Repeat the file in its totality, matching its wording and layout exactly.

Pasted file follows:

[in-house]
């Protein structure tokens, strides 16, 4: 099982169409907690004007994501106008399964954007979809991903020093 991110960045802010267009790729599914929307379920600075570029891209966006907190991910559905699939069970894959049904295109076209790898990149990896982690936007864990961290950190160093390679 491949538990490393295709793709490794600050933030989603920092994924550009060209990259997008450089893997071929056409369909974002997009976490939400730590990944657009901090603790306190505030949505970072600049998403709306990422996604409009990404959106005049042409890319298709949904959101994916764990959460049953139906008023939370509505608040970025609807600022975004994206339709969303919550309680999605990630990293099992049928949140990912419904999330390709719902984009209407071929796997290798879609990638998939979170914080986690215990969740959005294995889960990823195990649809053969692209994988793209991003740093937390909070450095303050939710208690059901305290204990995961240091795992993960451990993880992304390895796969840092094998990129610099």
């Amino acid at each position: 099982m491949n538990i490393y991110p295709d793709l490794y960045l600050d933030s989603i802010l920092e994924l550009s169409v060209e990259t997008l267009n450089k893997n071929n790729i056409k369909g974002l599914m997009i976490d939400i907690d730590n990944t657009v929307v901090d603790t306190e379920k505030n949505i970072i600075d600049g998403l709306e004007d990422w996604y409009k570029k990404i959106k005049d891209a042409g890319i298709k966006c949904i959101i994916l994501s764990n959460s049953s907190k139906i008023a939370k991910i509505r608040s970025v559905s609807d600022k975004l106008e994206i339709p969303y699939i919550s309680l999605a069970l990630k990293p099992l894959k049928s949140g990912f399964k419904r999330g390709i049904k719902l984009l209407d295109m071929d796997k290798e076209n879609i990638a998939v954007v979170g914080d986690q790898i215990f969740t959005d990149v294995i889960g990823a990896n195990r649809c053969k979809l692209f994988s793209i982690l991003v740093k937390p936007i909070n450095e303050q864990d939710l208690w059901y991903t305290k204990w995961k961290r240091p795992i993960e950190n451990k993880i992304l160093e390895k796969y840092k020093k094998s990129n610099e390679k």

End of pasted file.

[in-house]
């Protein structure tokens, strides 16, 4: 099982169409907690004007994501106008399964954007979809991903020093 991110960045802010267009790729599914929307379920600075570029891209966006907190991910559905699939069970894959049904295109076209790898990149990896982690936007864990961290950190160093390679 491949538990490393295709793709490794600050933030989603920092994924550009060209990259997008450089893997071929056409369909974002997009976490939400730590990944657009901090603790306190505030949505970072600049998403709306990422996604409009990404959106005049042409890319298709949904959101994916764990959460049953139906008023939370509505608040970025609807600022975004994206339709969303919550309680999605990630990293099992049928949140990912419904999330390709719902984009209407071929796997290798879609990638998939979170914080986690215990969740959005294995889960990823195990649809053969692209994988793209991003740093937390909070450095303050939710208690059901305290204990995961240091795992993960451990993880992304390895796969840092094998990129610099």
């Amino acid at each position: 099982m491949n538990i490393y991110p295709d793709l490794y960045l600050d933030s989603i802010l920092e994924l550009s169409v060209e990259t997008l267009n450089k893997n071929n790729i056409k369909g974002l599914m997009i976490d939400i907690d730590n990944t657009v929307v901090d603790t306190e379920k505030n949505i970072i600075d600049g998403l709306e004007d990422w996604y409009k570029k990404i959106k005049d891209a042409g890319i298709k966006c949904i959101i994916l994501s764990n959460s049953s907190k139906i008023a939370k991910i509505r608040s970025v559905s609807d600022k975004l106008e994206i339709p969303y699939i919550s309680l999605a069970l990630k990293p099992l894959k049928s949140g990912f399964k419904r999330g390709i049904k719902l984009l209407d295109m071929d796997k290798e076209n879609i990638a998939v954007v979170g914080d986690q790898i215990f969740t959005d990149v294995i889960g990823a990896n195990r649809c053969k979809l692209f994988s793209i982690l991003v740093k937390p936007i909070n450095e303050q864990d939710l208690w059901y991903t305290k204990w995961k961290r240091p795992i993960e950190n451990k993880i992304l160093e390895k796969y840092k020093k094998s990129n610099e390679k």